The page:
Overlapping Awareness

April is World Autism Month and it is also Month of the Military Child. This year is my first “official” year with direct ties to both of these. My oldest has, of course, always been autistic but we just received an official diagnosis for him about two months ago. I decided to write this post to highlight some key points that overlap these two movements. I have stressed on my IG that I want to push for autism acceptance over awareness and that is still true. However, I am realizing that there is still some awareness that needs to be advocated for when it comes to military children who are also autistic.

My son is 6-years-old and he has already had four pediatricians simply because of how often we move around. Military children suffer from a lack of continuity of care. Since my son has not had a consistent doctor, he has not had a medical professional that has been able to truly see his development history in real-time, rather they read about it on a paper. I have to wonder, had he been with one doctor from birth till now, if it would have taken six years for him to get his autism diagnosis. I had to fight and push and advocate like crazy to get him services and, ultimately, an evaluation. I would do it again in a heartbeat but I truly think that if one doctor had been observing and tracking his development and quirks this whole time it would have been different.

Our frequent moves interfere with his life in other ways too. We have created a great relationship with his current occupational and physical therapists. He is comfortable with them, they know how to push him, and he knows his routine with them. Yet, in just over one year, we will be moving again. This means that I will need to find him a new therapy facility with a new team, new routine, new everything for him. They will be starting at their own square-one with him which will most likely result in some lost progress and regressions for him. To top it all off, I cannot even begin a preliminary search for months since we will not know where we are moving until 6-months out at the earliest, usually it is closer to 3-months.

Right now, I am fighting against one of the biggest hardships that military families face—school zones. I will say that, in my opinion, the option of “school choice” should be extended to all military families; however, those with special needs children absolutely deserve this. When my husband is given new orders, the government moves us to another state and we are placed in base-housing. I am grateful for the option of military housing because my family could not afford to rent or buy with each move. But, because we are forced to move around and cannot choose a house based on school zones, I firmly believe that we should be granted the option to enroll our children into another district. I will say again, I think this should apply to all military children, but special needs children deserve to go to a school that has the best resources available to them. I realize that trying to get your child into the best school is not a desire that is unique to the military community. But, again, our choice of where we live is not our own. This fact alone should give us some leverage and pull when it comes to educating our children. These kids were born into the military lifestyle and had no choice or say in any of this. We need to fight harder for them, we need to do better, they are the pint-sized heroes of the military and we owe them more.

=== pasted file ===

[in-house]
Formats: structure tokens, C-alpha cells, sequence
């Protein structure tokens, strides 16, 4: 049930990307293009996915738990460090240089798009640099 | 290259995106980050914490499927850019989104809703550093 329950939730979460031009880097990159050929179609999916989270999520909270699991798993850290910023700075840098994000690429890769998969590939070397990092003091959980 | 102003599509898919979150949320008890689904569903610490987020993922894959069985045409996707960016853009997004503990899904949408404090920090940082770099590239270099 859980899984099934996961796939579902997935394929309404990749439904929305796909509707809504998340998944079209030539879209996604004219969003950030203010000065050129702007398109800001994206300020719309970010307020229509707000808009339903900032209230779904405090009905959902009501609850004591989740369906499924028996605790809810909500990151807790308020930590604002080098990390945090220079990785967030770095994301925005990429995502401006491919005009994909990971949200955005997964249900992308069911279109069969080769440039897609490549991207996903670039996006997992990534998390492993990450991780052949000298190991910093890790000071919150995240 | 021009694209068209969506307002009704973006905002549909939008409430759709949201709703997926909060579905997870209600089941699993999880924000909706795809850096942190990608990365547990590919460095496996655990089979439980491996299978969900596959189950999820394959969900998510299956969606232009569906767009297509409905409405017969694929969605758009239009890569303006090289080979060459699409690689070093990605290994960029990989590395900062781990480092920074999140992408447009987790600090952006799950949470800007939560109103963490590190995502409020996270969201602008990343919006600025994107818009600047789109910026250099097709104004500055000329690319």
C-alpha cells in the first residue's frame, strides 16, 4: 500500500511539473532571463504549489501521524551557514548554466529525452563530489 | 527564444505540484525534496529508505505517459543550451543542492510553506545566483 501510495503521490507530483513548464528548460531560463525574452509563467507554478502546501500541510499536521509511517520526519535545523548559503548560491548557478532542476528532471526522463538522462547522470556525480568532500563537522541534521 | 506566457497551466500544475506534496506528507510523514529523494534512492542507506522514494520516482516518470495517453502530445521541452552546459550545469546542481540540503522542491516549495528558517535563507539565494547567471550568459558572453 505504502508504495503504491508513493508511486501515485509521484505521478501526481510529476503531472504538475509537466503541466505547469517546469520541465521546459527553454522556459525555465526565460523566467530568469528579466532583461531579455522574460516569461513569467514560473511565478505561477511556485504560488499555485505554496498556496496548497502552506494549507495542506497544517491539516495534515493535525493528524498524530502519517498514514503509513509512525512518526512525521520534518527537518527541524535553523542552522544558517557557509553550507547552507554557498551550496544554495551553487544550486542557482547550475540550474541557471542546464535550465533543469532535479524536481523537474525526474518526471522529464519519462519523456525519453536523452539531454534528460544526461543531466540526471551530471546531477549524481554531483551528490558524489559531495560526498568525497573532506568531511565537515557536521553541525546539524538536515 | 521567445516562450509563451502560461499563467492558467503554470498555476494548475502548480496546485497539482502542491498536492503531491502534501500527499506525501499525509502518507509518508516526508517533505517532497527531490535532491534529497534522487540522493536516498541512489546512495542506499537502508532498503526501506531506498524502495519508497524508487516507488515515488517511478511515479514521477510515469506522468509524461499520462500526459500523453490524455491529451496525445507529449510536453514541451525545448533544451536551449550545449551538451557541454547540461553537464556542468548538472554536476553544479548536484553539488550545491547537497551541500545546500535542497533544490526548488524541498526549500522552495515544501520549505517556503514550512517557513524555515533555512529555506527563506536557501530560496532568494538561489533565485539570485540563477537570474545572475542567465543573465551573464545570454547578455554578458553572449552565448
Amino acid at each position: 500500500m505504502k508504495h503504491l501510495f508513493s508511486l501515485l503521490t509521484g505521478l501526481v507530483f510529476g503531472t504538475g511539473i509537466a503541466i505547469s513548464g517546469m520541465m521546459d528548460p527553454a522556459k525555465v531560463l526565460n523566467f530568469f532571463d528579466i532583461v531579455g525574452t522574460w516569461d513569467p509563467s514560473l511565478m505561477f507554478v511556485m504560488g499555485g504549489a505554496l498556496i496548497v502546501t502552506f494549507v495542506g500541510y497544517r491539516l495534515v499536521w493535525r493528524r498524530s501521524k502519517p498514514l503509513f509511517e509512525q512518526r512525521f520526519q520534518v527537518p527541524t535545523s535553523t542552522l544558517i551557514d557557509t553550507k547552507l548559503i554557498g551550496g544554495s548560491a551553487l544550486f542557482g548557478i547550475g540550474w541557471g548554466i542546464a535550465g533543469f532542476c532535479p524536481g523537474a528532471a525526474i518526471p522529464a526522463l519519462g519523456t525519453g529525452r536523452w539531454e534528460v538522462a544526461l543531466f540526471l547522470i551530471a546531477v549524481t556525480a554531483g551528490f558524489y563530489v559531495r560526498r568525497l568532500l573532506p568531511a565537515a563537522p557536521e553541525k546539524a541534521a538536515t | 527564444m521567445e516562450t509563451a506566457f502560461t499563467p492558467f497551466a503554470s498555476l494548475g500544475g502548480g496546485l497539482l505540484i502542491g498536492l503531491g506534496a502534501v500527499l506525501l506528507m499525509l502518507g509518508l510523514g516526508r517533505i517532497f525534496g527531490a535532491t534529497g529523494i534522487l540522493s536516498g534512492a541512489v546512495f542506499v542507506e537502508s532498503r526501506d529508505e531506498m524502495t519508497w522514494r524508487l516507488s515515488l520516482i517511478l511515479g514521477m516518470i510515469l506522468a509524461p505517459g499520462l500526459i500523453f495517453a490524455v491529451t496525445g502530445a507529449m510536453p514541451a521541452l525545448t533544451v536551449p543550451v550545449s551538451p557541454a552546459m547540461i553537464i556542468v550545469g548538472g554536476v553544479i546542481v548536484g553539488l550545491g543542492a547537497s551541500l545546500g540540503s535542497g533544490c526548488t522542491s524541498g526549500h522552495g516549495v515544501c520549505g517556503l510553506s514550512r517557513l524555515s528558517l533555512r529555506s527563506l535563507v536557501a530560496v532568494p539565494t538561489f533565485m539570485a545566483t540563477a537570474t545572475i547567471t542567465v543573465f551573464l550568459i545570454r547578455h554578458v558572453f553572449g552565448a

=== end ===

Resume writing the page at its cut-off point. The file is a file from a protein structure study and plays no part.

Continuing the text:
The next phase

I have spent the better part of the last two days in my new classroom, taking down old decor from the former teacher and slowly making it MY room. We as a staff will have an official “work week” for school prep in two weeks but since I have to do an entire room overhaul, I have been going up on my own to get stuff done.

While chatting with my sister yesterday she said something that stayed with me— You sound really happy. And truthfully, I did and I was. This is not to say that I have been profoundly unhappy until now, I have much to be happy about. But I didn’t realize how much of myself I had lost in the last five years. As a stay-at-home-mom, society seems to tell us that we shouldn’t complain about our lot. I felt this and took it quite seriously since the choice to stay home with my boys was primarily my own. There were some financial discussions, but ultimately, if I had told my husband I wanted to go back to work after my maternity leave, he would have supported that too.

Let me be clear, I am so incredibly thankful that I was able to stay home with my children. There were days that seemed to never end but, all-in-all, I would not trade the time with my boys for the world! But, staying home with your kids is all-consuming and, at times, isolating. Add the military life in the mix and that isolation hits tenfold. I would never say I was just a SAHM because that minimizes that role far too much. However, I will say that it became my only identity; at least it felt that way sometimes.

So when my sister and I talked yesterday, what she heard through the phone was that part of my life that has been buried for so long. I now have something in my life that distinguishes me as someone other than mom, mommy, momma, etc. I didn’t realize how much I had missed having something that is my own until I began prepping for this school year. And missing that does not mean I am “sick of my kids” or that I regret my choice to stay home with them. I was actually at a point of burn out at my last job before I had my first son. I honestly think this time with them was my reset. I am more mentally ready to start work than I can ever remember feeling before. Of course, there are the typical expected “new job jitters” but I know this next phase is happening at exactly the right time and I cannot wait!

N/A—Not Applicable

There is a saying that goes: take it with a grain of salt. It basically means, “take this lightly”, usually when referring to advice. I have had to learn to take this expression to heart in my life. Often times, “tried and true” advice simply does not, and cannot, apply to the military way of life.